Laboratory for Animal Health

Maisons-Alfort, France

Laboratory for Animal Health

Maisons-Alfort, France
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Pavio N.,Laboratory for Animal Health | Pavio N.,French National Institute for Agricultural Research | Pavio N.,National Veterinary School of Alfort | Meng X.-J.,Center for Molecular Medicine and Infectious Diseases | And 3 more authors.
Current Opinion in Virology | Year: 2015

The concept of zoonotic viral hepatitis E has emerged a few years ago following the discovery of animal strains of hepatitis E virus (HEV), closely related to human HEV, in countries where sporadic cases of hepatitis E were autochthonous. Recent advances in the identification of animal reservoirs of HEV have confirmed that strains circulating in domestic and wild pigs are genetically related to strains identified in indigenous human cases. The demonstration of HEV contamination in the food chain or pork products has indicated that HEV is frequently a foodborne zoonotic pathogen. Direct contacts with infected animals, consumption of contaminated animal meat or meat products are all potential means of zoonotic HEV transmission. The recent identification of numerous other genetically diverse HEV strains from various animal species poses additional potential concerns for HEV zoonotic infection. © 2014 Published by Elsevier B.V.


Tang B.,National Institute of Parasitic Diseases | Liu M.,National Institute of Parasitic Diseases | Liu M.,Jiangsu Electric Power Company | Wang L.,Yunnan Institute of Parasitic Diseases | And 6 more authors.
Parasites and Vectors | Year: 2015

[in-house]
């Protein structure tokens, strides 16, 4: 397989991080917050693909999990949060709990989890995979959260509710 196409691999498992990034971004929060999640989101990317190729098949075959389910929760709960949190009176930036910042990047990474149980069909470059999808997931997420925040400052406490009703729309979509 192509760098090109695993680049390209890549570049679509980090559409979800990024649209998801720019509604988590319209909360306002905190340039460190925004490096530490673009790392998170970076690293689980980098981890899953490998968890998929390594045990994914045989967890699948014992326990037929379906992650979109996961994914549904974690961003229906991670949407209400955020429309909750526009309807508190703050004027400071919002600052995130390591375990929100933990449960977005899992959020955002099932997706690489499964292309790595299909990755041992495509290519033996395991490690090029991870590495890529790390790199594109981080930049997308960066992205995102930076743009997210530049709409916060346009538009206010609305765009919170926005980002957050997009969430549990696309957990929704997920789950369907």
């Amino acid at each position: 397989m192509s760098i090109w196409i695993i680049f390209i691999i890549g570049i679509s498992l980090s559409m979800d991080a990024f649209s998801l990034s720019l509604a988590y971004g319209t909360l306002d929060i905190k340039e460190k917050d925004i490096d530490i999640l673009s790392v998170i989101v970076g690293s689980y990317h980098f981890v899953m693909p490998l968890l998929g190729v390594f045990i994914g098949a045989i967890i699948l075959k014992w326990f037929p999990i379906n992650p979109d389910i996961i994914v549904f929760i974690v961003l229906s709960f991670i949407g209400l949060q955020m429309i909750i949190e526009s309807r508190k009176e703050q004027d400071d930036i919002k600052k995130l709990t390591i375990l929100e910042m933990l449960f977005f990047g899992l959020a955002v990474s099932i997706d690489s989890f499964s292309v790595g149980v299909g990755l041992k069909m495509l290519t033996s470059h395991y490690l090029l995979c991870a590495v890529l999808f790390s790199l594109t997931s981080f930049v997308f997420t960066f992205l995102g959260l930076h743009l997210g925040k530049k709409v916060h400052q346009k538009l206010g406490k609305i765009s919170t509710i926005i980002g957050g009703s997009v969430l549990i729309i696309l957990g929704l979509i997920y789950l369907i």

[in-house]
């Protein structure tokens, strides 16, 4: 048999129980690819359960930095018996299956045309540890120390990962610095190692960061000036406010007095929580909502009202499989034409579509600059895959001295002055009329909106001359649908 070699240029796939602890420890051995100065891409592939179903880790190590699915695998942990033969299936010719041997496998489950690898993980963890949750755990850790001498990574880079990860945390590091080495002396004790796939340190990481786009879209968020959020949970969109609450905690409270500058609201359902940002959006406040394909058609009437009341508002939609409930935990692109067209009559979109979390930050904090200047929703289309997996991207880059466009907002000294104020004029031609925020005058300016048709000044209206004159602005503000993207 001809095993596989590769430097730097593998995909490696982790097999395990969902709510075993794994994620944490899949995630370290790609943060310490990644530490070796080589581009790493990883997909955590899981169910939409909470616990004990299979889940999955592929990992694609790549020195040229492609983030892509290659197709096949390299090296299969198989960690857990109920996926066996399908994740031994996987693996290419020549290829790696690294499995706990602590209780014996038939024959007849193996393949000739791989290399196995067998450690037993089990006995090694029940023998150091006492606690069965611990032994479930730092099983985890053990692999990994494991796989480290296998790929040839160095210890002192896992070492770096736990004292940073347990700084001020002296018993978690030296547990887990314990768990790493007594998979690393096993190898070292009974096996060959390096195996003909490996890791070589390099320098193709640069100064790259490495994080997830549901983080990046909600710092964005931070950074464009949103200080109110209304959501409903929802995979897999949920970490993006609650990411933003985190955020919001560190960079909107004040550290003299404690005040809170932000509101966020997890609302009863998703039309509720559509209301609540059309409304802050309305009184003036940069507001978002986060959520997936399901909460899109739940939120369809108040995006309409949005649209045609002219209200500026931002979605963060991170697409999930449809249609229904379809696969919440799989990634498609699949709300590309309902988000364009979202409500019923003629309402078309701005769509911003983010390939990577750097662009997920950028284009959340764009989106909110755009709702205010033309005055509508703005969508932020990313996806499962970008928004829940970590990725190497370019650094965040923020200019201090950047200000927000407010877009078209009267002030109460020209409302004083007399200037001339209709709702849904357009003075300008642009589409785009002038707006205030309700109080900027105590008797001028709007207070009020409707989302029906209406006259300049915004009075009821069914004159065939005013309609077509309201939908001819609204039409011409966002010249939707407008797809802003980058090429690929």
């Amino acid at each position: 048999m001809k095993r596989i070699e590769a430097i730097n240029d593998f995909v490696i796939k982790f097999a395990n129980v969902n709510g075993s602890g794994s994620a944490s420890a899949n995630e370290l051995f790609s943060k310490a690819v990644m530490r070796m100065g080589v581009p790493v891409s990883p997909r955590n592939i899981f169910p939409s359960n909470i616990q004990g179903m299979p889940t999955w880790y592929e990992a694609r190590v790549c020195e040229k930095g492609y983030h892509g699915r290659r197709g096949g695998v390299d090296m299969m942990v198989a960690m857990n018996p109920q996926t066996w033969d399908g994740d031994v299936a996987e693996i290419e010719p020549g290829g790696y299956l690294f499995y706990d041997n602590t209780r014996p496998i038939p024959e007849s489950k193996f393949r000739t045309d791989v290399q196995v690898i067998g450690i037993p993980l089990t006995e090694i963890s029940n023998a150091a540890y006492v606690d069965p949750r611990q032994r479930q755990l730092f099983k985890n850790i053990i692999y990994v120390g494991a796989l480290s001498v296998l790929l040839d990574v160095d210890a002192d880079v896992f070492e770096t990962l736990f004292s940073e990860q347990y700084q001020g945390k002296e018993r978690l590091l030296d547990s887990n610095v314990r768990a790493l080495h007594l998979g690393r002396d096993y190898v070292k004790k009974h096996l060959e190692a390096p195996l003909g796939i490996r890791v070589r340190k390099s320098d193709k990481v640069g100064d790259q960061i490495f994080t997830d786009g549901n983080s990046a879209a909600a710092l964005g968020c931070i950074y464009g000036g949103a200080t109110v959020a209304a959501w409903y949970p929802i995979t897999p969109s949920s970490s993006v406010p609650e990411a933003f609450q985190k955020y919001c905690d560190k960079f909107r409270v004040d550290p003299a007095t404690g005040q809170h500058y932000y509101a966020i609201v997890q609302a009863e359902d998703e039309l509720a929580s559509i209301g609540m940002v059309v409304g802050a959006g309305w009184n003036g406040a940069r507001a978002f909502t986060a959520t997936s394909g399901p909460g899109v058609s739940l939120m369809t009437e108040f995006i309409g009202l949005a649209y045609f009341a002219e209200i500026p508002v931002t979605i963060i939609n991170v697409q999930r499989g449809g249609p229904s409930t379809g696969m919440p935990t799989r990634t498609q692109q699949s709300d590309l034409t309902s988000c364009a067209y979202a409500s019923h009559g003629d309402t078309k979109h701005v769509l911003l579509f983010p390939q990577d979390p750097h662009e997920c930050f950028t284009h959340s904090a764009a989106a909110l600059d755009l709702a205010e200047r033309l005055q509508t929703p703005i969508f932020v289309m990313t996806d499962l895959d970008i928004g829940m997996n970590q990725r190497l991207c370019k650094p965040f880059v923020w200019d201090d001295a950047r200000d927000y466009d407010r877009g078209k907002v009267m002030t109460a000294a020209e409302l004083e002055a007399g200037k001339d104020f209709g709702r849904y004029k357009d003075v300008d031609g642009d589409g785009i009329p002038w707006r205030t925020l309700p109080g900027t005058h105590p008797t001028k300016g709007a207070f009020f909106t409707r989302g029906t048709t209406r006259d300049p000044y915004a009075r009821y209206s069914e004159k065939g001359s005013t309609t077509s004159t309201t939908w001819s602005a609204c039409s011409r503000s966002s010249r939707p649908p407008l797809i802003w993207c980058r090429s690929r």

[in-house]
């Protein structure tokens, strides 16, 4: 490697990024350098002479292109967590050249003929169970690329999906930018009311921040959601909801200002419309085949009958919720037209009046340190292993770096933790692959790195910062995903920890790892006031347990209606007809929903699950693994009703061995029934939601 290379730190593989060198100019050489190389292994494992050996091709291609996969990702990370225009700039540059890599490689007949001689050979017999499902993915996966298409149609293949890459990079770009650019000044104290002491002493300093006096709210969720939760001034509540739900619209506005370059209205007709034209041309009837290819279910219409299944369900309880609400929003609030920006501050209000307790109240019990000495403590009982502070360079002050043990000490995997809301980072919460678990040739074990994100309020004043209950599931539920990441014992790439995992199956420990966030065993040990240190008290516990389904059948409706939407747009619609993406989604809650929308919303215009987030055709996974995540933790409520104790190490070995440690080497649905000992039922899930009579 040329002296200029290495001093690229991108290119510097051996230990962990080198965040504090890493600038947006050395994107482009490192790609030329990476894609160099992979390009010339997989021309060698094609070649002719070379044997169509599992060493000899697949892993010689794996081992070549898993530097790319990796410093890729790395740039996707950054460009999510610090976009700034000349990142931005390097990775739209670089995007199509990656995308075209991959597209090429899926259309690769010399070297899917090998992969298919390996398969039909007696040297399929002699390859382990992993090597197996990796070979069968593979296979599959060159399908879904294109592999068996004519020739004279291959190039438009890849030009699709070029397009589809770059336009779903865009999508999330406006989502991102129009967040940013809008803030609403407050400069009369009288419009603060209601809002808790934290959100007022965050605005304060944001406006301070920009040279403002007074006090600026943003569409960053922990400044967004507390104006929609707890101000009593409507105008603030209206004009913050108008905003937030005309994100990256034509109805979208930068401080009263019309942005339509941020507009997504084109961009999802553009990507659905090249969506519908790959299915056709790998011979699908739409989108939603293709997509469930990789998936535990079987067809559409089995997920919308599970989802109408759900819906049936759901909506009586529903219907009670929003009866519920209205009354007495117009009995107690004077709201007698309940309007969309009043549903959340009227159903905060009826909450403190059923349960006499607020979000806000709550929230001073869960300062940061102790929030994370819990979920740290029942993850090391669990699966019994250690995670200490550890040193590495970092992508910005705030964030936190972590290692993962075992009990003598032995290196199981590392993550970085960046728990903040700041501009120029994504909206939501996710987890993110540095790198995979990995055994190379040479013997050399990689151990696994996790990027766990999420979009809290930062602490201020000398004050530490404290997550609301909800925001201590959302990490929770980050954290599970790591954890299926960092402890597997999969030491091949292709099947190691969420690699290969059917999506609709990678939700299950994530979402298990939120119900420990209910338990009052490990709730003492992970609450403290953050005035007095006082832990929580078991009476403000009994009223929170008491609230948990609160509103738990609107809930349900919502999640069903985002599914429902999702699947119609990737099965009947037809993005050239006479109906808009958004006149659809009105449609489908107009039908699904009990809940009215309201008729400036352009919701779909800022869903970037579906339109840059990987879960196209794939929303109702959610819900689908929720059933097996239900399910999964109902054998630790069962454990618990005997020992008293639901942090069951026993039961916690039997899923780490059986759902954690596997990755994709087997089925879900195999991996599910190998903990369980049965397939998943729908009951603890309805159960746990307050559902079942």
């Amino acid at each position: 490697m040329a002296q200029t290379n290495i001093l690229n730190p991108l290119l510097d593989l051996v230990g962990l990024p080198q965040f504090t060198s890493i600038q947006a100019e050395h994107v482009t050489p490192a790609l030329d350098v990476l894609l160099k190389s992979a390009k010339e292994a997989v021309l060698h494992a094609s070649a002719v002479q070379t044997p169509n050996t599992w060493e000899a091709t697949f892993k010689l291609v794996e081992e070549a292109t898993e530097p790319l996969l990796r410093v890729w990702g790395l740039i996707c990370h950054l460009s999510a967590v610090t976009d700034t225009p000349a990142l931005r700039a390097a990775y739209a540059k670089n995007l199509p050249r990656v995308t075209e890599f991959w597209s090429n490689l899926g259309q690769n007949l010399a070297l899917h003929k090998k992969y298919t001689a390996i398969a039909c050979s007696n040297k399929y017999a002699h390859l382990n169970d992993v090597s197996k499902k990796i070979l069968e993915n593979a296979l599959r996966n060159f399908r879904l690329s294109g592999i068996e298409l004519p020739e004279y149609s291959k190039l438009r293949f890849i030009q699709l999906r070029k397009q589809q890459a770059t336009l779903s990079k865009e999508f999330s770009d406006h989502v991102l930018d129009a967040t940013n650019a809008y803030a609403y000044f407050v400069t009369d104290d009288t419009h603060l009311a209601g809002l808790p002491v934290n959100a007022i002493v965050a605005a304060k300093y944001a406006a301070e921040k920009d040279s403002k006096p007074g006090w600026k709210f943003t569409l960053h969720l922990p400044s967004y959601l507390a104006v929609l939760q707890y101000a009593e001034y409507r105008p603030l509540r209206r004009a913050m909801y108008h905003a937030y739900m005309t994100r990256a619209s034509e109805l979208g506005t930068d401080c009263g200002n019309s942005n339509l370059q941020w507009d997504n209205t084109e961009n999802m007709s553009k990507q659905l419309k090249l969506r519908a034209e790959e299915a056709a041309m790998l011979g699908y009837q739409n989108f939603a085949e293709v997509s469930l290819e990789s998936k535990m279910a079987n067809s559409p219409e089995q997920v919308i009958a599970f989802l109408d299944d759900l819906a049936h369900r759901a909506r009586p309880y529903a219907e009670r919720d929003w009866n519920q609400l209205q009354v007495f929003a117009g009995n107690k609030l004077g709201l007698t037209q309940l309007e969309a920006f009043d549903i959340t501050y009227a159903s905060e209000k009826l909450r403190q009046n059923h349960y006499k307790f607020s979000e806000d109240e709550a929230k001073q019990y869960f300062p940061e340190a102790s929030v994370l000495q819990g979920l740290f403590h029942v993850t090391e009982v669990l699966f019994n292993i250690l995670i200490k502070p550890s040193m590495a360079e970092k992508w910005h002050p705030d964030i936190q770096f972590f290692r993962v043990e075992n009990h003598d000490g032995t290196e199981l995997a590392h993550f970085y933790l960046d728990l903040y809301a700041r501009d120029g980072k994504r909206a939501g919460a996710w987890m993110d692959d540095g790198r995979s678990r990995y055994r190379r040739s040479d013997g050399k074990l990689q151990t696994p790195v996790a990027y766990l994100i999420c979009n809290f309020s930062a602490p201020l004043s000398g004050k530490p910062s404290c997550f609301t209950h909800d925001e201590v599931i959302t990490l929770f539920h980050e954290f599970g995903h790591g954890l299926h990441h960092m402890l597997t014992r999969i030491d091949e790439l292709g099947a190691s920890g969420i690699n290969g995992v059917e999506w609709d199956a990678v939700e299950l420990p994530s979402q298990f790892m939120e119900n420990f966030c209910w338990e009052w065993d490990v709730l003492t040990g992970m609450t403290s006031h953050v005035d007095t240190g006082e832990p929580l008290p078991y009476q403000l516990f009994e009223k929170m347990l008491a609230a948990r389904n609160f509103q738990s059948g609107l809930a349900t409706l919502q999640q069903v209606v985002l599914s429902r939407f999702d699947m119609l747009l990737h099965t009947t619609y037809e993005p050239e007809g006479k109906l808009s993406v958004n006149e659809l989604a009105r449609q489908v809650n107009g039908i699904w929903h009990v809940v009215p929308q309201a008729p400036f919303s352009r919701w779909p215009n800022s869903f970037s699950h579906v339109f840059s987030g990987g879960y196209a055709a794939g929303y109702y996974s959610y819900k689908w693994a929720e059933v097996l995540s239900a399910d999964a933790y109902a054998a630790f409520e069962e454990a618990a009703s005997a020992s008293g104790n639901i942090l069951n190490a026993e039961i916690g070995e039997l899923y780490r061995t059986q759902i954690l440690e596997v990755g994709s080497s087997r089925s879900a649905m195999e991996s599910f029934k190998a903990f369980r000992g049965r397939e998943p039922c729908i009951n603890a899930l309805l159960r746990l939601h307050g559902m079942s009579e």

Background: The intestinal phase is the early invasion stage of Trichinella spiralis (T. spiralis), in which muscle larvae invade intestine epithelial cells and then develop into adult worms to breed newborn larvae. Thus, intestinal infective larvae are first exposed to the immune system of the host, and antigens from the worms may be the earliest marker in the diagnosis of trichinellosis and may contribute to vaccine development to prevent Trichinella infections in pigs. Methods: A cDNA library of intestinal infective larvae of T. spiralis at 6 hours post infection (p.i.) was constructed and immunoscreened using serum collected from pigs that were infected with T. spiralis at 26 days p.i. T. spiralis cystatin-like protein (Ts-CLP) gene encoding a 45.9 kDa protein was cloned and expressed in Escherichia coli. The rabbit antisera were generated and used to determine the location of Ts-CLP in the parasite. Transcription levels of Ts-CLP in different developmental stages of T. spiralis were observed by RT-PCR. The potential application of recombinant Ts-CLP in diagnosis against T. spiralis infection was tested by ELISA. The immune protection of recombinant Ts-CLP protein against T. spiralis infection was evaluated in mice. Results: Thirty-three positive clones were selected from cDNA library, among which 20 clones encoded the same novel cystatin-like protein (Ts-CLP). Immunolocalisation and real-time quantitative PCR revealed that native Ts-CLP was localised primarily to β-stichocytes and that the Ts-clp gene was transcribed and expressed in all developmental stages of T. spiralis. The recombinant protein rTs-CLP was recognised by pig antiserum as early as 15 days p.i., and could induce protective immunity in mice, with a 61.21% reduction in the number of muscle larvae. Conclusions: These data preliminarily suggested that Ts-CLP may play an important role in the early infection of T. spiralis and that recombinant Ts-CLP protein is a candidate antigen for diagnosis and vaccine development in Trichinella infections. © 2015 Tang et al.; licensee BioMed Central.